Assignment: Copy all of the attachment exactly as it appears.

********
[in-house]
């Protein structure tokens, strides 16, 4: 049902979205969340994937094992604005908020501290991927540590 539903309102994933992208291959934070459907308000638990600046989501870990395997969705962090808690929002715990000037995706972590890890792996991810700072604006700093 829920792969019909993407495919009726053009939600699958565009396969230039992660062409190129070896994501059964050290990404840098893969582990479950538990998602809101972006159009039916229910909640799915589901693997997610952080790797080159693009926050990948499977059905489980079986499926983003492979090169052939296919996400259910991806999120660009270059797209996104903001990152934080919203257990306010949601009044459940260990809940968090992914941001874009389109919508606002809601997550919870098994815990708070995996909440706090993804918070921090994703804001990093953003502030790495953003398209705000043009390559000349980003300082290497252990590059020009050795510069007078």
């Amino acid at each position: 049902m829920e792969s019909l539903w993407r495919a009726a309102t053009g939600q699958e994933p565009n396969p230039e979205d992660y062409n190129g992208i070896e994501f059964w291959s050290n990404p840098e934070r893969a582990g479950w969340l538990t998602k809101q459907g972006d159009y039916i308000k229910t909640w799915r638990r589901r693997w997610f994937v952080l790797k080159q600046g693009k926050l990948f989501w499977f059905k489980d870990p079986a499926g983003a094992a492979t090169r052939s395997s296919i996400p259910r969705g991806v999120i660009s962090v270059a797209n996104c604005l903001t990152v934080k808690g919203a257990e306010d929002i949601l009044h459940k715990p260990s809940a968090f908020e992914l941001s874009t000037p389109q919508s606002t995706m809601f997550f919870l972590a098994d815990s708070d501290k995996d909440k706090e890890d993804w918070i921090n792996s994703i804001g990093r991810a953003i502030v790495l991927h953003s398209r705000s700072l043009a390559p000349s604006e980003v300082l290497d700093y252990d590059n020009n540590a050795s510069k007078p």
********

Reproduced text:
[in-house]
């Protein structure tokens, strides 16, 4: 049902979205969340994937094992604005908020501290991927540590 539903309102994933992208291959934070459907308000638990600046989501870990395997969705962090808690929002715990000037995706972590890890792996991810700072604006700093 829920792969019909993407495919009726053009939600699958565009396969230039992660062409190129070896994501059964050290990404840098893969582990479950538990998602809101972006159009039916229910909640799915589901693997997610952080790797080159693009926050990948499977059905489980079986499926983003492979090169052939296919996400259910991806999120660009270059797209996104903001990152934080919203257990306010949601009044459940260990809940968090992914941001874009389109919508606002809601997550919870098994815990708070995996909440706090993804918070921090994703804001990093953003502030790495953003398209705000043009390559000349980003300082290497252990590059020009050795510069007078």
């Amino acid at each position: 049902m829920e792969s019909l539903w993407r495919a009726a309102t053009g939600q699958e994933p565009n396969p230039e979205d992660y062409n190129g992208i070896e994501f059964w291959s050290n990404p840098e934070r893969a582990g479950w969340l538990t998602k809101q459907g972006d159009y039916i308000k229910t909640w799915r638990r589901r693997w997610f994937v952080l790797k080159q600046g693009k926050l990948f989501w499977f059905k489980d870990p079986a499926g983003a094992a492979t090169r052939s395997s296919i996400p259910r969705g991806v999120i660009s962090v270059a797209n996104c604005l903001t990152v934080k808690g919203a257990e306010d929002i949601l009044h459940k715990p260990s809940a968090f908020e992914l941001s874009t000037p389109q919508s606002t995706m809601f997550f919870l972590a098994d815990s708070d501290k995996d909440k706090e890890d993804w918070i921090n792996s994703i804001g990093r991810a953003i502030v790495l991927h953003s398209r705000s700072l043009a390559p000349s604006e980003v300082l290497d700093y252990d590059n020009n540590a050795s510069k007078p």